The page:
by Amy Wax
A book review by John McWhorter
What this means, Wax points out, is that scrupulous recountings of the historical reasons for black problems are of no significant use in finding solutions. She notes:The black family was far more stable 50 years ago, when conditions for blacks were far worse than they are today. Black out-of-wedlock births started to climb and marriage rates to fall around 1960, long after slavery was abolished and just as the civil rights movement gained momentum. Perhaps a more nuanced explanation for the recent deterioration is that the legacy of slavery made the black family more vulnerable to the cultural subversions of the 1960s. But what does this tell us that is useful today? The answer is: nothing.
One of the most sobering observations made by Wax comes in the form of a disarmingly simple calculus presented first by Isabel Sawhill and Christopher Jencks. If you finish high school and keep a job without having children before marriage, you will almost certainly not be poor. Period. I have repeatedly felt the air go out of the room upon putting this to black audiences. No one of any political stripe can deny it. It is human truth on view. In 2004, the poverty rate among blacks who followed that formula was less than 6 percent, as opposed to the overall rate of 24.7 percent. Even after hearing the earnest musings about employers who are less interested in people with names like Tomika, no one can gainsay the simple truth of that advice. Crucially, neither bigotry nor even structural racism can explain why an individual does not live up to it.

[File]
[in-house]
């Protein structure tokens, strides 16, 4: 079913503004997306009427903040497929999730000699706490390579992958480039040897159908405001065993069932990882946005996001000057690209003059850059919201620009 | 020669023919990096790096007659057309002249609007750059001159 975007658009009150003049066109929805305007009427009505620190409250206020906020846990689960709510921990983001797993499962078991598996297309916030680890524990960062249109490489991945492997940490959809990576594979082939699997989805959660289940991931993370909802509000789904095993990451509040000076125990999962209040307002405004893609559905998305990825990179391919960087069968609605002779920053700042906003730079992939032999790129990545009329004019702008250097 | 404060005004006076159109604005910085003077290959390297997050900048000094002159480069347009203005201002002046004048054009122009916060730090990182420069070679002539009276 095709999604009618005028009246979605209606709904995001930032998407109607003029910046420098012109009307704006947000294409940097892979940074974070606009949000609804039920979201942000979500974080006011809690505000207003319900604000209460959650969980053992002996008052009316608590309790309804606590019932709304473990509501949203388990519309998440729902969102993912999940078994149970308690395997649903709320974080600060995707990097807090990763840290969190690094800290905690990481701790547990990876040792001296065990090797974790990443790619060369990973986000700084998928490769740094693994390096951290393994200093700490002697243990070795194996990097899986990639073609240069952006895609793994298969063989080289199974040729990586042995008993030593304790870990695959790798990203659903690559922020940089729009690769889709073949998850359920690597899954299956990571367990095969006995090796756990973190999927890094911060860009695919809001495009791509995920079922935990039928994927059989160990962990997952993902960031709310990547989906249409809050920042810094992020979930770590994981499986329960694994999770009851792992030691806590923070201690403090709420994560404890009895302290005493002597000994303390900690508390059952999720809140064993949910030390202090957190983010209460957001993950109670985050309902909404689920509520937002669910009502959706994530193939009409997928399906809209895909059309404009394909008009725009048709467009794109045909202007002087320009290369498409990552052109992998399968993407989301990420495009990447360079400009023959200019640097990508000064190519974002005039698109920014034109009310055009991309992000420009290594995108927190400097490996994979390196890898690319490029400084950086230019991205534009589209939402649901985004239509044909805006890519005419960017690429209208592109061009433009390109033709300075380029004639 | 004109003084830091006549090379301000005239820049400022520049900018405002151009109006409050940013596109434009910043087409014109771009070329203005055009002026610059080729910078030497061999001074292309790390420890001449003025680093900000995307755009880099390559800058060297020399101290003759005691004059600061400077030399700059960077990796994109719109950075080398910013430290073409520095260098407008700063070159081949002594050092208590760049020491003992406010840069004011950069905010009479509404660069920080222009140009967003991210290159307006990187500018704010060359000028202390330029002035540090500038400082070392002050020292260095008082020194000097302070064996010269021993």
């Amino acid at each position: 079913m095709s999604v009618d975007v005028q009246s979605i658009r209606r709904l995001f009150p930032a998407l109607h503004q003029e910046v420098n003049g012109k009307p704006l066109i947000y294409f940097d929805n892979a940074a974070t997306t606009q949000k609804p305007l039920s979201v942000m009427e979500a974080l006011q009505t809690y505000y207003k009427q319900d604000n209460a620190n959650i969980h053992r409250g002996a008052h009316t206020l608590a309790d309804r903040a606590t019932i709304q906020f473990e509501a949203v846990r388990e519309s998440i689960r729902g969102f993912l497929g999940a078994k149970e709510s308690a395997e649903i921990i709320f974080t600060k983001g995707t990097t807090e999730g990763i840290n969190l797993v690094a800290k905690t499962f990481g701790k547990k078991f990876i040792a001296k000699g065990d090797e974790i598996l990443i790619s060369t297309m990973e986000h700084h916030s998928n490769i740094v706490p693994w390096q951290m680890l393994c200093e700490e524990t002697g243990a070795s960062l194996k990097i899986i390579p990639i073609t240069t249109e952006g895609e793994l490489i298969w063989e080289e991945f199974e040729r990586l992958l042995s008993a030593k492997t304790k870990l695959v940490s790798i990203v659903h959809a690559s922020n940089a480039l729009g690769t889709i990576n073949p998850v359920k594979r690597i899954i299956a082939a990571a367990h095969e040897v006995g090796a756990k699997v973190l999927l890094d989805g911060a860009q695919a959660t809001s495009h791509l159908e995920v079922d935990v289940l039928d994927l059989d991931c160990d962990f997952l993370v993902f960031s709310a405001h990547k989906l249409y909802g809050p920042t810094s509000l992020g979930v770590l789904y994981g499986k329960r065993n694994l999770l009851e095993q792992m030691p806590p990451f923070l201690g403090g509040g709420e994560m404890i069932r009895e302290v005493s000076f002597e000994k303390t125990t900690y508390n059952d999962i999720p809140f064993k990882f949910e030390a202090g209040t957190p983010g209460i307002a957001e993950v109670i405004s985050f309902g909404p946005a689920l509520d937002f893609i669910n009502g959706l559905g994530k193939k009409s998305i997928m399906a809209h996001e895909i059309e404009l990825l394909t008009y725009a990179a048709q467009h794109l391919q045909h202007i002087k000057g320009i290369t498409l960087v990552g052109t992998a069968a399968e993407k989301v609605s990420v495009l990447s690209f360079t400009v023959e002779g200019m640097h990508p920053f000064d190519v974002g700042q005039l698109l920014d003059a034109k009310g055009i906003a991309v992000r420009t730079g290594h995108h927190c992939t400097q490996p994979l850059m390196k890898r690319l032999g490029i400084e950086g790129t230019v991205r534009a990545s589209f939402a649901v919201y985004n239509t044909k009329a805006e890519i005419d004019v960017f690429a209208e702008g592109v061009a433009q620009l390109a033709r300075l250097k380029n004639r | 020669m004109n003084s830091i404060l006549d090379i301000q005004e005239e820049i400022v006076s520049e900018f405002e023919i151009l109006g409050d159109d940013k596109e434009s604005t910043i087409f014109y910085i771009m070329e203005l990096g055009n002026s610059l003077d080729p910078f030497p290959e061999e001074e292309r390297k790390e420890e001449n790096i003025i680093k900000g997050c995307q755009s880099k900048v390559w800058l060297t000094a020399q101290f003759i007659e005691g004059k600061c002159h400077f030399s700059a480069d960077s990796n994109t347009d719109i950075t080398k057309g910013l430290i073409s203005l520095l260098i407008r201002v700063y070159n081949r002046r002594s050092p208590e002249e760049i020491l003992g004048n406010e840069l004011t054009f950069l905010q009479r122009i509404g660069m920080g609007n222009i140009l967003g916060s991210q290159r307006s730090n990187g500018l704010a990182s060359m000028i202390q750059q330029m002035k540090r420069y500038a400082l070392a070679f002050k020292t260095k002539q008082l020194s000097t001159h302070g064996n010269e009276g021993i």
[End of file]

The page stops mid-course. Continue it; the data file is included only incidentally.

This data should be taught in every public school. Everyone can choose not be poor, you simply have to follow life's little guidelines. Graduate high school. Everyone can do that if they apply themselves. Don't have kids before you get married. Get a job and keep it. These are not impossible things for any American to do. It isn't that hard when you play by the rules. Sphere: Related Content